Urgent Care

 
CONTENT
Federal Register, Volume 84 Issue 108 (Wednesday, June 5, 2019)
[Federal Register Volume 84, Number 108 (Wednesday, June 5, 2019)]
[Rules and Regulations]
[Pages 25998-26018]
From the Federal Register Online via the Government Publishing Office [www.gpo.gov]
[FR Doc No: 2019-11468]
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DEPARTMENT OF VETERANS AFFAIRS
38 CFR Part 17
RIN 2900-AQ47
Urgent Care
AGENCY: Department of Veterans Affairs.
ACTION: Final rule.
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SUMMARY: The Department of Veterans Affairs (VA) adopts as final a
proposed rule amending its regulations that govern VA health care. This
final rule grants eligible veterans access to urgent care from
qualifying non-VA entities or providers without prior approval from VA.
This rulemaking implements the mandates of the VA MISSION Act of 2018
and increases veterans' ability to choose health care in the community.
DATES: This final rule is effective June 6, 2019.
FOR FURTHER INFORMATION CONTACT: Joseph Duran, Director of Policy and
Planning. 3773 Cherry Creek North Drive, Denver CO 80209.
[email protected]. (303) 370-1637. (This is not a toll-free number.)
SUPPLEMENTARY INFORMATION: In a document published in the Federal
Register on January 31, 2019, VA published a proposed rule, which
proposed to amend its regulations that govern VA health care. 84 FR
627. VA provided a 30-day comment period, which ended on March 4, 2019.
We received 3,285 comments on the proposed rule.
    On June 6, 2018, section 105 of Public Law 115-182, the John S.
McCain III,
[[Page 25999]]
Daniel K. Akaka, and Samuel R. Johnson VA Maintaining Internal Systems
and Strengthening Integrated Outside Networks Act of 2018, or the VA
MISSION Act of 2018, amended title 38 of the United States Code
(U.S.C.) by adding a new section 1725A, Access to walk-in care. The new
section 1725A was further amended through the Department of Veterans
Affairs Expiring Authorities Act of 2018 (Pub. L. 115-251). This
benefit is intended to offer eligible veterans convenient care for
certain, limited, non-emergent health care needs. Section 1725A(a) and
(g) direct the Secretary to establish procedures and regulations to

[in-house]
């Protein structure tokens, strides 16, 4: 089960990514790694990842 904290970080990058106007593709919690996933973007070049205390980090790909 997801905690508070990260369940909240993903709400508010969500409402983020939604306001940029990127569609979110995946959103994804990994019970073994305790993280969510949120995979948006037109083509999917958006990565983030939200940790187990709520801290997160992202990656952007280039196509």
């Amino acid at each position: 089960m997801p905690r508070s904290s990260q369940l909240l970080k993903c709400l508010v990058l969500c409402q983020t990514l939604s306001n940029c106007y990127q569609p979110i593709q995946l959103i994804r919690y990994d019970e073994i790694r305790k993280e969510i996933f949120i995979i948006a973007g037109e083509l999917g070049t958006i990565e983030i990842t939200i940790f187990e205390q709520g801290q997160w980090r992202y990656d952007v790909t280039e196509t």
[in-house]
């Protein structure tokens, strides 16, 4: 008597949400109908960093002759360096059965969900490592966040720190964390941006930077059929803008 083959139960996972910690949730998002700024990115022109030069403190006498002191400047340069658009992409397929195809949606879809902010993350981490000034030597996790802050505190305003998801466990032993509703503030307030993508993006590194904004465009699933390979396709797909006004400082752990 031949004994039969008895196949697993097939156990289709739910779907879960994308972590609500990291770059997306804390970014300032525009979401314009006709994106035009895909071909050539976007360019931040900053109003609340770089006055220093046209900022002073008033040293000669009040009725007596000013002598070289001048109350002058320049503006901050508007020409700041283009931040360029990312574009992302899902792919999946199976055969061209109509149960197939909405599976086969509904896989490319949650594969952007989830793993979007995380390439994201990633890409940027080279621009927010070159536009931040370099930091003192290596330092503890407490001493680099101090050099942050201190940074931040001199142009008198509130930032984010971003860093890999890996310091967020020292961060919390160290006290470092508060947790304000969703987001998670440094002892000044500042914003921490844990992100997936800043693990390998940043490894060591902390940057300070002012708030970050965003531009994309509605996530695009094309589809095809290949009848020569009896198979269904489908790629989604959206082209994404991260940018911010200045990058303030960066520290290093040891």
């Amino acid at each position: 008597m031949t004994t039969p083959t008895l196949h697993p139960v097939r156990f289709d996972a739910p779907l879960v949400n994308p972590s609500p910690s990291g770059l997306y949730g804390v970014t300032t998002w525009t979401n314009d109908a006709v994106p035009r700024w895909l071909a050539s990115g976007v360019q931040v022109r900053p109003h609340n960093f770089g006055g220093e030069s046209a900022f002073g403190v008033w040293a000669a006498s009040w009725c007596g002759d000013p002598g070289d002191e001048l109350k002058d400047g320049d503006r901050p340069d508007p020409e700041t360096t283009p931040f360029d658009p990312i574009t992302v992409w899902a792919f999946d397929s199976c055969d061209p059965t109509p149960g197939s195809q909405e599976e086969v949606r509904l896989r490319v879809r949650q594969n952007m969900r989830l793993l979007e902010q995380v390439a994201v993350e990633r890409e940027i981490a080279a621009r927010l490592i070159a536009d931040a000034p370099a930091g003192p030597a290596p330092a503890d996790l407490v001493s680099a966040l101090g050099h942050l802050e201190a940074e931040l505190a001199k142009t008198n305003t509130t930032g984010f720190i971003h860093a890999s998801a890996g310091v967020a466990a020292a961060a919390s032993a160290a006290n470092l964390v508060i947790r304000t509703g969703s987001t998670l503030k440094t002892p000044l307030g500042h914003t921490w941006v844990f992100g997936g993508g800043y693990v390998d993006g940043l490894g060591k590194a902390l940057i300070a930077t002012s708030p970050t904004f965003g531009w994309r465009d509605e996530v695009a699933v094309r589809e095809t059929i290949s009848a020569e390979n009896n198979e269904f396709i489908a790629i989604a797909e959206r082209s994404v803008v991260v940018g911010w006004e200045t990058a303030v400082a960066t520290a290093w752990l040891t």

ensure eligible veterans are able to access such care from qualifying
non-VA entities or providers to ensure their access to care when minor
injury or illness arise. VA is required to develop procedures to ensure
eligible veterans can access this care from qualifying non-VA entities
or providers. Eligible veterans would include any enrolled veteran who
has received care under chapter 17 of title 38 U.S.C. within the 24-
month period preceding the furnishing of care under this section. Care
under chapter 17 of title 38, U.S.C. would include any of the
following: Care provided in a VA facility, care authorized by VA
performed by a community provider, emergency room care authorized by VA
performed by a community provider, care furnished by a State Veterans
home, or urgent care under this proposed section. Qualifying non-VA
entities or providers would include any non-VA entity or provider that
has entered into a contract, agreement, or other arrangement with VA to
provide services under this section.
    VA refers to this benefit as urgent care, instead of walk-in care.
This benefit will include care provided at both urgent care facilities
and walk-in retail health clinics.
    This rule implements the mandates of section 1725A, as added by the
VA MISSION Act of 2018 as amended, by establishing a new Sec.  17.4600.
Multiple commenters generally supported the proposed rule, but had
several suggestions and concerns on various aspects of the rule, while
others strongly opposed the proposed rule. We have grouped similar
comments into the various sections below for ease of readability.
Positive Comments
    VA received numerous comments in favor of the rule. One commenter
stated that the rule would provide veterans vital services as well as
provide longer hours of operation in convenient locations. Another
commenter said urgent care would bring a better sense of care to
veterans in need. A commenter also stated that the proposed rule would
provide access to quality accessible community care to serve the
veteran community. Several commenters stated that the proposed rule
would provide at lower cost many services that veterans might otherwise
seek from an emergency room. Several commenters indicated that the
proposed rule would save veterans time in that they would not have to
travel long distances to their nearest VA medical facility to receive
health care. Another commenter indicated that urgent care would free up
VA medical facility resources so that VA can focus on treating service-
connected conditions and managing long term care. Several commenters
stated that urgent care will ensure that veterans receive timely and
appropriate, immediately necessary care in a short period of time,
which will save lives. Another commenter stated that the proposed rule
is an important step in ensuring that veterans will receive appropriate
care regardless of whether the best treatment is in VA or the private
sector. Another commenter stated that the rule would alleviate the
burden of disabled or elderly veterans who might face obstacles in
reaching VA medical facilities. This commenter also stated that the
rule would help restore trust in the VA health care system. Another
commenter similarly stated that the proposed rule would benefit
veterans who live in rural areas, the homeless, and those veterans who
lack transportation. Several commenters supported VA's decision to call